Despite the misleading title her publisher favored, Melson herself urges a "biocentric view" of both development and of life, a view that she suggests should replace the current "humanocentric" view. Basing her position on that of E. O. Wilson's biophilia hypothesis, Melson states: "the biocentric view assumes that [nonhuman] animal presence in all its forms merits neither facile sentimentalizing nor quick dismissal, but serious investigation" (p. 5). Toward that goal, her book consciously generates hypotheses, leaving the testing to future researchers. Melson devotes her final chapter, "Deepening the Animal Connection," to her hopes for the future: "Rather than viewing fascination with animals as a childish thing that maturation puts aside, we might see children's attunement to animals as nature's gift to our species. It is a reminder that each generation of humans needs an environment of living things to thrive as surely as it needs oxygen and water. It is an alert, warning us to ensure that children not lose their sense of connection to other species as they grow into adulthood. Instead, childhood should become a time of deepening connection, a time when respectful interest builds on children's intuitive reaching toward animal life. Children are untutored and easily corrupted ecologists, but they set out on life's journey as ecologists nonetheless. In their intimacy with other species, in their ease of crossing species lines, lie the seeds of their future stewardship of the planet" (p. 199).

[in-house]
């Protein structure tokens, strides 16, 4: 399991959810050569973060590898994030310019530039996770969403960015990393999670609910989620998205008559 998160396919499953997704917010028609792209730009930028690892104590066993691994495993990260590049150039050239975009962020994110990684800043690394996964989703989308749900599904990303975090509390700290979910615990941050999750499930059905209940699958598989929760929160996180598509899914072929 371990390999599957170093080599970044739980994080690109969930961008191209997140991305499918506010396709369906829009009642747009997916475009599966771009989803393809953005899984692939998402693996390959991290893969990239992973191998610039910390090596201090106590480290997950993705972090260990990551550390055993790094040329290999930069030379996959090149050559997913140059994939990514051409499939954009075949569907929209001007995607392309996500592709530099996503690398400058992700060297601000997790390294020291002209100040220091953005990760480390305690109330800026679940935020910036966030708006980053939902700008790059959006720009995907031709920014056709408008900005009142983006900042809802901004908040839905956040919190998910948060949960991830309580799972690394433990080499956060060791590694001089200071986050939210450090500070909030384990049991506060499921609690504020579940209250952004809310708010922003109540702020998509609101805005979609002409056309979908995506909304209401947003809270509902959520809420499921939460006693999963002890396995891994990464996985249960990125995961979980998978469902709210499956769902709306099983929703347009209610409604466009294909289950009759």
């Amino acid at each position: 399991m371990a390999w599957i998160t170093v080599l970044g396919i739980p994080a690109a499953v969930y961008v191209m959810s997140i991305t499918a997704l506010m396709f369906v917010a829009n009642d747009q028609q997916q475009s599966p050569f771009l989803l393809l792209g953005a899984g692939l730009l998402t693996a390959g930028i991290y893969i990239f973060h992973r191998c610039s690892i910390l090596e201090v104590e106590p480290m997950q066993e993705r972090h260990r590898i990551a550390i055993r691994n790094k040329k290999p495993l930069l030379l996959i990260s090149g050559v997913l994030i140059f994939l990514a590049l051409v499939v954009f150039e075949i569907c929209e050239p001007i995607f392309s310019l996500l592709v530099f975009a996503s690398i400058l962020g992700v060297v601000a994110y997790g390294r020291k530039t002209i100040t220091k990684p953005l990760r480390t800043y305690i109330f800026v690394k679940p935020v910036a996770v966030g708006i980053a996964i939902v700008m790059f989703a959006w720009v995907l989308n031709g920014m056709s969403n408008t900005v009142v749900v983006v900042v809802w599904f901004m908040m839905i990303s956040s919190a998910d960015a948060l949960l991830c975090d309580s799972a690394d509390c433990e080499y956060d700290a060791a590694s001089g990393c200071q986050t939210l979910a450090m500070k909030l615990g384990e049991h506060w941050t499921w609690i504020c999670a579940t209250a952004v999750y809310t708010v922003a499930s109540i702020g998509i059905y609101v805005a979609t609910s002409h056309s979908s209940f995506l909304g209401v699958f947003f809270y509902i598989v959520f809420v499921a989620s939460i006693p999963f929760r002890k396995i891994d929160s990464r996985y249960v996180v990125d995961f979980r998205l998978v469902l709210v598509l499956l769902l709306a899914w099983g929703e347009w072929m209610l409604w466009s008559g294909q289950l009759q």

Her first chapter is a history of child development theory and research. Reading it, I found myself constantly amazed that even the best-known thinkers in the field have either not seen or ignored the importance of nonhumans in the lives of children. And I should not have been surprised, knowing as I do how the role of the nonhumans--and not so long ago of women and children--has been ignored in other fields of study, including the humanities, for instance. As Daniel Quinn claims in Ishmael, what we have here is proof of the power of the culture story to shape our vision and control what we perceive and believe. Melson points to the same myopic vision in each area of childhood development she explores in her central six chapters. They examine the cultural divide between the human and nonhuman, suggesting how reestablishing awareness of the importance of animals in human life begins to bridge the divide.
Obviously this is an important book, not only because it provides a corrective lens for those in Melson's own field of study, but because it effectively argues for the importance of correcting the myopic vision of the culture at large. "The child is father to the man" (not to mention mother to the woman) but "as the twig is bent, so grows the tree."
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Marion W. Copeland. Review of Melson, Gail F., Why the Wild Things Are: Animals in the Lives of Children.
H-Nilas, H-Net Reviews.
Copyright © 2001 by H-Net, all rights reserved. H-Net permits the redistribution and reprinting of this work for nonprofit, educational purposes, with full and accurate attribution to the author, web location, date of publication, originating list, and H-Net: Humanities & Social Sciences Online. For any other proposed use, contact the Reviews editorial staff at firstname.lastname@example.org.